Paying the Piper

Guests received the royal treatment, with golden crowns for centrepieces and silver tea services.
Guests received the royal treatment, with golden crowns for centrepieces and silver tea services. (Photo: Ruth Seeley)

New Westminster loves not only a parade, but events in general. Today’s ‘royal’ tea at Century House was no exception. The place was packed and the event sold out, with Mayor Wayne Wright and New West city councilors, MP Dawn Black, Poet Laureate Emeritus Edna Anderson, Salvation Army Captain Dave MacPherson, and Qayqayt First Nation Chief Rhonda Larabeeall in attendance. After being piped in, the pipers were paid and Master of Ceremonies Don Andrews introduced the mayor, who welcomed the crowd to the kickoff event for a year of celebration to commemorate the proclamation of New Westminster as British Columbia’s first capital in 1859.

Paying the piper (Photo: Ruth Seeley)
Paying the piper (Photo: Ruth Seeley)

‘Celebrating Our Past, Embracing the Future’ is the theme for the year (one tiny quibble, Embracing Our Future would really sound better – wouldn’t it?). And the event organizers did a bang-up job of making Century House look beautiful, with golden crowns as centrepieces on every table and silver-plated tea services everywhere.

Royal Engineers Living History Group re-enactors play Gov. James Douglas and wife Amelia (photo: Ruth Seeley)
Royal Engineers Living History Group re-enactors play Gov. James Douglas and wife Amelia (Photo: Ruth Seeley)

After walking the gauntlet formed by the Royal Knights and the May Queen Suite, members of the Royal Engineers Living History Group attended while Governor James Douglas read the proclamation officially naming the site of what is now New Westminster as the capital of the Colony of British Columbia on February 14, 1859.

Miss New Westminster 2008 and the 2009 Hyack Ambassador candidates shared a very small stage as they took turns presenting anecdotes from 1859, including a short speech about Caroline Kennedy, one of the first non-aboriginal women to live in New West and another about W. J. Armstrong, the city’s first merchant. After opening a general store, Armstrong went on to become sheriff and justice of the peace.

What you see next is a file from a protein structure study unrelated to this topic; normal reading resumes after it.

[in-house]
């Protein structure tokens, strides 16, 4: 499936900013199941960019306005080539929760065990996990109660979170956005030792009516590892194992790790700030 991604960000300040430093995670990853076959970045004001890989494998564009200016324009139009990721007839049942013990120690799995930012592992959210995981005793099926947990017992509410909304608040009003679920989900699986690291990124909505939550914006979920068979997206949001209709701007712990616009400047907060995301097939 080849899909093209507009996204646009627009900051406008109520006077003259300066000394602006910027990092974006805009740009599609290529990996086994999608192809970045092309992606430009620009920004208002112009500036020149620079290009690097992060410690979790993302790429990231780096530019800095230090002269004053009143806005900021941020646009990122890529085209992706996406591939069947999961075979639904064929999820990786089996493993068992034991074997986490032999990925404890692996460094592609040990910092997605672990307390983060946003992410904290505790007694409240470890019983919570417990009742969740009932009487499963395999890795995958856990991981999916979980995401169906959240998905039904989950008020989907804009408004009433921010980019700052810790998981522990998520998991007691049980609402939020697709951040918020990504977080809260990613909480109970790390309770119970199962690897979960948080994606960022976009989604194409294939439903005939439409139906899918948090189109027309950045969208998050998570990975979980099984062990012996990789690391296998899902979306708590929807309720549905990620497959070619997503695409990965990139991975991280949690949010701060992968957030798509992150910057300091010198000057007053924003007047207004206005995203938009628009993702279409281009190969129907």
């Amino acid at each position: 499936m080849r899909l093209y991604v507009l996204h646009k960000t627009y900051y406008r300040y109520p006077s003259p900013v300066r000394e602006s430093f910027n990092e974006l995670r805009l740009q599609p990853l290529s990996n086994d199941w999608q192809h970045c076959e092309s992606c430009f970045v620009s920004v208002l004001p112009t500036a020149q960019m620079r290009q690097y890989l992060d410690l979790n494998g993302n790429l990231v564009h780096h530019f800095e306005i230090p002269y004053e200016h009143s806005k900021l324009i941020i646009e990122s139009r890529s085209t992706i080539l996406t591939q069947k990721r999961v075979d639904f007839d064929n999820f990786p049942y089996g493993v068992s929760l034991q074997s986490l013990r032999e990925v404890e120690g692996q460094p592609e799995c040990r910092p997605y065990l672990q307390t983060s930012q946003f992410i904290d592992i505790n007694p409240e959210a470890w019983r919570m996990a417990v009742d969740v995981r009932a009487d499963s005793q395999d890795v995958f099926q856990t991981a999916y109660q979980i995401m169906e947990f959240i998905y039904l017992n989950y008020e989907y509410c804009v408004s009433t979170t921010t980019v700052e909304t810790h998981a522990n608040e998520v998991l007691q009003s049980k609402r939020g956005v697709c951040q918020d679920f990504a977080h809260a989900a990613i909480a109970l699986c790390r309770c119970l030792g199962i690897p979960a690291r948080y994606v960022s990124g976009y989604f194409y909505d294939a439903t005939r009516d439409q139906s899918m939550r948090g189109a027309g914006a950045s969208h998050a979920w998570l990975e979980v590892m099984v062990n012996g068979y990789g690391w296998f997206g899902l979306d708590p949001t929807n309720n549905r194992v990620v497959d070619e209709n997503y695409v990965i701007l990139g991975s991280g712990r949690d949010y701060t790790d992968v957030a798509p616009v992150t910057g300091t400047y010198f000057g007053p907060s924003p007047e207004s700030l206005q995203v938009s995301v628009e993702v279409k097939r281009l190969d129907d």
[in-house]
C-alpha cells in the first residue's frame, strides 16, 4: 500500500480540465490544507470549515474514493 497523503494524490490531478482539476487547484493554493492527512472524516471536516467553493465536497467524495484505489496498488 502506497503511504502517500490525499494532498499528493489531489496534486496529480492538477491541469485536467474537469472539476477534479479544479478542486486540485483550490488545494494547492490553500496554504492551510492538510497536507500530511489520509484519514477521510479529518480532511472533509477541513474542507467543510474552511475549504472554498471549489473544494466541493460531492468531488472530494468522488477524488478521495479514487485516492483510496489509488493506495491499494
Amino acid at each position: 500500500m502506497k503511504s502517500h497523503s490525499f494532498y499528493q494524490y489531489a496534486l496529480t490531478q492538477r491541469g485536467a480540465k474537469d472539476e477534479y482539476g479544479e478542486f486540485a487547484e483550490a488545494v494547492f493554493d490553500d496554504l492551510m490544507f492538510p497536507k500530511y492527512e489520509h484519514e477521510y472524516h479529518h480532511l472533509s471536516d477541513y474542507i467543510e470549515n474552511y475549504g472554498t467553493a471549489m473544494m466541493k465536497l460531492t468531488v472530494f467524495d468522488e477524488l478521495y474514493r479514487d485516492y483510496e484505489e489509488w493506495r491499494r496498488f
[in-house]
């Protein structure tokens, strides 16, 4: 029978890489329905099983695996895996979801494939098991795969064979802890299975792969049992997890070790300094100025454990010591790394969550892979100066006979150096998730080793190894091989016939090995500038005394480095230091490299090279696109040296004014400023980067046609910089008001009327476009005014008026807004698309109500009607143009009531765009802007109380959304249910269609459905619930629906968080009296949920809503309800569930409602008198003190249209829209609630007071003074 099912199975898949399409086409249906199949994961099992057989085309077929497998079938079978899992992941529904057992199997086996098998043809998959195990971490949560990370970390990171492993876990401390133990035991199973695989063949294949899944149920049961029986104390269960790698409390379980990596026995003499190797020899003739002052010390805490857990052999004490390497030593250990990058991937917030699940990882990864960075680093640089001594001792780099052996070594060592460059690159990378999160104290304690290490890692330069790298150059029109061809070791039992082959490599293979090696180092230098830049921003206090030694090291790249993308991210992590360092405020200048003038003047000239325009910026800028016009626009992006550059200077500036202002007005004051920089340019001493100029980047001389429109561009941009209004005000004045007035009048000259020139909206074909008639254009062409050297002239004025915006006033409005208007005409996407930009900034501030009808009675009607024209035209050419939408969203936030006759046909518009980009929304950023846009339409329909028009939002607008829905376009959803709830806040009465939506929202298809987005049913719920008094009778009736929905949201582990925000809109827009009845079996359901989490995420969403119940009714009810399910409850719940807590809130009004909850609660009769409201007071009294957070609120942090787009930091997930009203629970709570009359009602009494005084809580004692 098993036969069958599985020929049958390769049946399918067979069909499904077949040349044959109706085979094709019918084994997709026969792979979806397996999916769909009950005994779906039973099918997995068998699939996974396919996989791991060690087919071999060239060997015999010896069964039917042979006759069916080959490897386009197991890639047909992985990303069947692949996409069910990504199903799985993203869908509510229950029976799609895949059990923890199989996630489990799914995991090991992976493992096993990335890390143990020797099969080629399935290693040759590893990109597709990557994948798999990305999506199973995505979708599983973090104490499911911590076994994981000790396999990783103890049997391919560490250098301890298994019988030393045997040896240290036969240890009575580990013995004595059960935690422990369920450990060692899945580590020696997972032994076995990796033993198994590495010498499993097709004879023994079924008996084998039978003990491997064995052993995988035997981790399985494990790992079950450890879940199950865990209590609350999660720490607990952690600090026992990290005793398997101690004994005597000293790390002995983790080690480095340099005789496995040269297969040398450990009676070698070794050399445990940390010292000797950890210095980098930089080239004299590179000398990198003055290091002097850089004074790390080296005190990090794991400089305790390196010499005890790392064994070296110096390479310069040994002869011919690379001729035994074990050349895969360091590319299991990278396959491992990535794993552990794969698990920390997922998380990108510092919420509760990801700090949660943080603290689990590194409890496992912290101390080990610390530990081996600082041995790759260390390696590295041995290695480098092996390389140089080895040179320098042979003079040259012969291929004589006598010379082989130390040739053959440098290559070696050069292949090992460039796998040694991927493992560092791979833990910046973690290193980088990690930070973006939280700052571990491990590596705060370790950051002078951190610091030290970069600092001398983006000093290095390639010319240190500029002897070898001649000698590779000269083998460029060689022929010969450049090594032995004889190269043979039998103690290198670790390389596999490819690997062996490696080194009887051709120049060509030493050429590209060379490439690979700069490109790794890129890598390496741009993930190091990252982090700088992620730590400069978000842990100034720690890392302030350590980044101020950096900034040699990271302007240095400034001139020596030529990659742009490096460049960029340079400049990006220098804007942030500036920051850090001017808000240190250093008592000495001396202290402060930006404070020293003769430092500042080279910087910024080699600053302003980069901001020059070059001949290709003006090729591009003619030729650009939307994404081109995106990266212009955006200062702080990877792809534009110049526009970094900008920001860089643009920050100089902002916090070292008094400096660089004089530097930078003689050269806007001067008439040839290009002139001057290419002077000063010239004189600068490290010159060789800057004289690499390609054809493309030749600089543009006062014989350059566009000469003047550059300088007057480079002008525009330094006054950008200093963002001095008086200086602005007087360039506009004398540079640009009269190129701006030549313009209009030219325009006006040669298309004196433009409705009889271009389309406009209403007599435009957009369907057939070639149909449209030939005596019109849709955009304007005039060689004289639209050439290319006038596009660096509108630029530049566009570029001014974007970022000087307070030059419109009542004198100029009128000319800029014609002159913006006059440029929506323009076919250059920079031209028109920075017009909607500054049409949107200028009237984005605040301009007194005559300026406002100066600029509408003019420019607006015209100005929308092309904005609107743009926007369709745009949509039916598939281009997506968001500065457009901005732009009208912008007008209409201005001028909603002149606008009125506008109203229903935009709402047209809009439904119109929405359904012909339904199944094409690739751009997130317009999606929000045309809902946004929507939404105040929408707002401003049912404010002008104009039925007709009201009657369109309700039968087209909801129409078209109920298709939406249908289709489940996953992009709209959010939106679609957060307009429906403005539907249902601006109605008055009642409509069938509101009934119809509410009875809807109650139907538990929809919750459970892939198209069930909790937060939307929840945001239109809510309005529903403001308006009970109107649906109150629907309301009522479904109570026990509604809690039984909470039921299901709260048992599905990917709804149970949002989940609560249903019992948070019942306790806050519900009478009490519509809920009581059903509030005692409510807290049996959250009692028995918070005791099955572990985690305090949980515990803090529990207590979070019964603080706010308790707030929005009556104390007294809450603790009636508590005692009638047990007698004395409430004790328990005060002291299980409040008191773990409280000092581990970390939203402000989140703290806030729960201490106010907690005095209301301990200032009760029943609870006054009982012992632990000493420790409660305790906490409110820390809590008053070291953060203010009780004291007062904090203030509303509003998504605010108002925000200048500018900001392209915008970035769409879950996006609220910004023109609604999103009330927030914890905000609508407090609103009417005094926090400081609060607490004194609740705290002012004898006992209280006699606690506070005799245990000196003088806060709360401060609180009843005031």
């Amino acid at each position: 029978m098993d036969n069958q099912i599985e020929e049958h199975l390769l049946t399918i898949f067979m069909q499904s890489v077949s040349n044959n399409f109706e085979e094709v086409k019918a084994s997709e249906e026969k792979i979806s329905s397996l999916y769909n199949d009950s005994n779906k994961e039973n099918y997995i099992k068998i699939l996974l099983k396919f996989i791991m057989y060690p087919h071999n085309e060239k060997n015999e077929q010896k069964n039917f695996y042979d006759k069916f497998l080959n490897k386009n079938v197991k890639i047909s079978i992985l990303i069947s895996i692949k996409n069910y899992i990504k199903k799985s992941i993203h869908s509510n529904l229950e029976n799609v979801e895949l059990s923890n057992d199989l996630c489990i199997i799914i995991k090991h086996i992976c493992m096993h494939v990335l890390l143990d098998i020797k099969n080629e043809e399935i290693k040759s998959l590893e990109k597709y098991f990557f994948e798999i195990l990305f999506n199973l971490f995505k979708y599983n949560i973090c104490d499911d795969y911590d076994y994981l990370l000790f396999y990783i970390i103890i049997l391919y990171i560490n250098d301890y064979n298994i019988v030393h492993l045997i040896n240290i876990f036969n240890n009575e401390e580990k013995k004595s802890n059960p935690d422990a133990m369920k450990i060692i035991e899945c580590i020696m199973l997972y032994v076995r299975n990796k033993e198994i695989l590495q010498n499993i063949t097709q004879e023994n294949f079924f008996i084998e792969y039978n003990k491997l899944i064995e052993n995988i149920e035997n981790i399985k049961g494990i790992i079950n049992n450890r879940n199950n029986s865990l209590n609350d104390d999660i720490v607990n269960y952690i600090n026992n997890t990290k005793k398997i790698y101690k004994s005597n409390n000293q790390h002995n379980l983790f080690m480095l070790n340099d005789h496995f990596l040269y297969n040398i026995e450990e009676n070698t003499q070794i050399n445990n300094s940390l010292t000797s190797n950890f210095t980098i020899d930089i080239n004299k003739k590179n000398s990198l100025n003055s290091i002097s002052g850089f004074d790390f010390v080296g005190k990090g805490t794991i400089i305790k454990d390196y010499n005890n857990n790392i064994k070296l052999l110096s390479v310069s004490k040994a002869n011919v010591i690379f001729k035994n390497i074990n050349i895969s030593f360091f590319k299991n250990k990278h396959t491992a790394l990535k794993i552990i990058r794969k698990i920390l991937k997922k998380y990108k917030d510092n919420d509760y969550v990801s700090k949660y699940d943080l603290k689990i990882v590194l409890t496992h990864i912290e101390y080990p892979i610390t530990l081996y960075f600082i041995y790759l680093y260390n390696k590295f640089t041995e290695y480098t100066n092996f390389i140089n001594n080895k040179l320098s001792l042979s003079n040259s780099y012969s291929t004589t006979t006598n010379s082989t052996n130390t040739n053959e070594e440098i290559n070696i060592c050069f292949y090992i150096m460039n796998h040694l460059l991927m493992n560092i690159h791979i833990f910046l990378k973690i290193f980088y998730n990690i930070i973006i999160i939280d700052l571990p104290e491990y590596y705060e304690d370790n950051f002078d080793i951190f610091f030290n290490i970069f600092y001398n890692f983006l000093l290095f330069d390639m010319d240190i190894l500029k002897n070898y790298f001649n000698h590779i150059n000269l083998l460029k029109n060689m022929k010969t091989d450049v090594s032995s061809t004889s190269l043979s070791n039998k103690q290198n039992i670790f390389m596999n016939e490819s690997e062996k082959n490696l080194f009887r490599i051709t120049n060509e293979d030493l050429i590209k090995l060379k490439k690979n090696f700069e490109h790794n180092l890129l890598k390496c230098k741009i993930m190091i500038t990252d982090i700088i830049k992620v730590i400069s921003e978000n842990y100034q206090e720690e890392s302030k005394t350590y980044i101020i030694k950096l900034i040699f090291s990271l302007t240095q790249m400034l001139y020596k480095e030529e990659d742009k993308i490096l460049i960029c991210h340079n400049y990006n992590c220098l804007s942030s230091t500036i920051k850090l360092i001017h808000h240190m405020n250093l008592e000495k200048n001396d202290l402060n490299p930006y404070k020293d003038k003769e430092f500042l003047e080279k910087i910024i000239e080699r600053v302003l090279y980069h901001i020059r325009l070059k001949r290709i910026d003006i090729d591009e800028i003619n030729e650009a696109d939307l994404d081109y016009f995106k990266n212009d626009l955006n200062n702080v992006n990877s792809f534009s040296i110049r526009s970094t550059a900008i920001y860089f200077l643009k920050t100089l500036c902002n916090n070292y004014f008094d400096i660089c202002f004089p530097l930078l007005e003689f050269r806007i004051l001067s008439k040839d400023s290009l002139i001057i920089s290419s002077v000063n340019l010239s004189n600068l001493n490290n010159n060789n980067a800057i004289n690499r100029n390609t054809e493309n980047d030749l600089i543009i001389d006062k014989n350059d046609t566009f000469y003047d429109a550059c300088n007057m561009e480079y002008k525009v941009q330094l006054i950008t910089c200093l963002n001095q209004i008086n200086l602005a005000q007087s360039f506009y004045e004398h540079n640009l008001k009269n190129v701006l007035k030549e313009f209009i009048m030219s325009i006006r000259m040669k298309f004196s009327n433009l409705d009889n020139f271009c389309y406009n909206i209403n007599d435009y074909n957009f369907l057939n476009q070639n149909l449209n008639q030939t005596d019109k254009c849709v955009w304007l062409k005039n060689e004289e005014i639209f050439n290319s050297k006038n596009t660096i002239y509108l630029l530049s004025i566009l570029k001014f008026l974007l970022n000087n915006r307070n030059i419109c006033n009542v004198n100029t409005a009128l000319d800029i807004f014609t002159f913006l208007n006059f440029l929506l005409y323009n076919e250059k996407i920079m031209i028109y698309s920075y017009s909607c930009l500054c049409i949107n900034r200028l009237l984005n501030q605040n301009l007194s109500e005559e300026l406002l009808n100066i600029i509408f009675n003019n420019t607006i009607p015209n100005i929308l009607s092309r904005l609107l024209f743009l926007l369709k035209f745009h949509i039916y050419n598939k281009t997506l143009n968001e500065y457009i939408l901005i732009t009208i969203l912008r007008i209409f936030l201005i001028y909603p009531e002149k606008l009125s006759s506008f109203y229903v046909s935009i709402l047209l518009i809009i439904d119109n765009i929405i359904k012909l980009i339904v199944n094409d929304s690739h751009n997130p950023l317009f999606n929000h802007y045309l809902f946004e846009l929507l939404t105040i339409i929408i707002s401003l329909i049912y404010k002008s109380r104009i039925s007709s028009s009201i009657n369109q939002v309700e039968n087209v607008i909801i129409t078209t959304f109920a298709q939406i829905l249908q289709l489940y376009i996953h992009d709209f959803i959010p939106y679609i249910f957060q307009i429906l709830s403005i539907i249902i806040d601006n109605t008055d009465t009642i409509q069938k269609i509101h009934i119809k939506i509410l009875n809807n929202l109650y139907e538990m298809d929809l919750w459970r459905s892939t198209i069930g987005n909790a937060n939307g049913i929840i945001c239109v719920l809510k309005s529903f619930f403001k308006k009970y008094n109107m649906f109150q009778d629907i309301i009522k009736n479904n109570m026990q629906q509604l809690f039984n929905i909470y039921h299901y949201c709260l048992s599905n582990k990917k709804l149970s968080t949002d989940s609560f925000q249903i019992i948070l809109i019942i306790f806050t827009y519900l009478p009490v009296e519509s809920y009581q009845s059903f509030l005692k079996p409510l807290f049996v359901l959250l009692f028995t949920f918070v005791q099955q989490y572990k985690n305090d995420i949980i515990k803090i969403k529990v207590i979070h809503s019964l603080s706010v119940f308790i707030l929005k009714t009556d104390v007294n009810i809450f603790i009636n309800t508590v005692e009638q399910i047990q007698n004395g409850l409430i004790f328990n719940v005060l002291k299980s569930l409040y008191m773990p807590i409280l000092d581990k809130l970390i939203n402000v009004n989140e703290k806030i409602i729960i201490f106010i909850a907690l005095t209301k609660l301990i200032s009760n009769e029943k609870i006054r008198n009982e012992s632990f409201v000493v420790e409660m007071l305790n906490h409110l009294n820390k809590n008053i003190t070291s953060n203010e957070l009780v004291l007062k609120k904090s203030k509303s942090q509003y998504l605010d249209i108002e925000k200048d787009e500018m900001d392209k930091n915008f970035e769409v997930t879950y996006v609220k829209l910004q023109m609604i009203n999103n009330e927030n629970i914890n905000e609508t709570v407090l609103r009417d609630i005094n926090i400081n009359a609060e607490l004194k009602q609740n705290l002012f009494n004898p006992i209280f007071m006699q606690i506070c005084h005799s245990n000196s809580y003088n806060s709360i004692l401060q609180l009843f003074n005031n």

Mayor Wayne Wright cuts the cake (Photo: Ruth Seeley)
Mayor Wayne Wright cuts the cake (Photo: Ruth Seeley)

After an enthusiastic round of God Save the Queen (who chose the city’s name because Westminster was her favourite part of London), the tea began. There were the usual fancy sandwiches, mini scones, and pastries. And then, of course, there was cake. We must have seemed hungry, because the catering staff kept dropping off more plates of sandwiches – and more pots of tea.

I was particularly fascinated to hear Rhonda Larabee speak. I had never heard of the Qayqayt First Nation before, and it was moving to listen to her talk about her people’s original village site on the banks of the Fraser, and the creation of three reserves after the Royal Engineers began building the city. These reserves – located at the old Scott Paper plant, Bridgeview, and the burial grounds on Poplar Island – were all closed in 1916, and Qayqayt First Nation now comprises only 48 people and is the only First Nation in Canada without a land base. “We are the River People,” said Larabee, who successfully established that the Qayqayt were not extinct and launched a claim to regain her Indian status in 1994.

A city that remembers its past will hopefully not be doomed to repeat it. As New Westminster enters an era of rapid population growth* in uncertain economic times, I hope the spirit of inclusiveness that seems to prevail here will be one of the things we choose to preserve.

* The city estimates New Westminster will have 84,000 residents by the year 2021, although other sources put that figure as high as 88,000.

Debating History

The Festival of Volunteers took place this past Saturday at Royal City Centre and the anachronistic thrills my co-author Briana referred to here did not disappoint.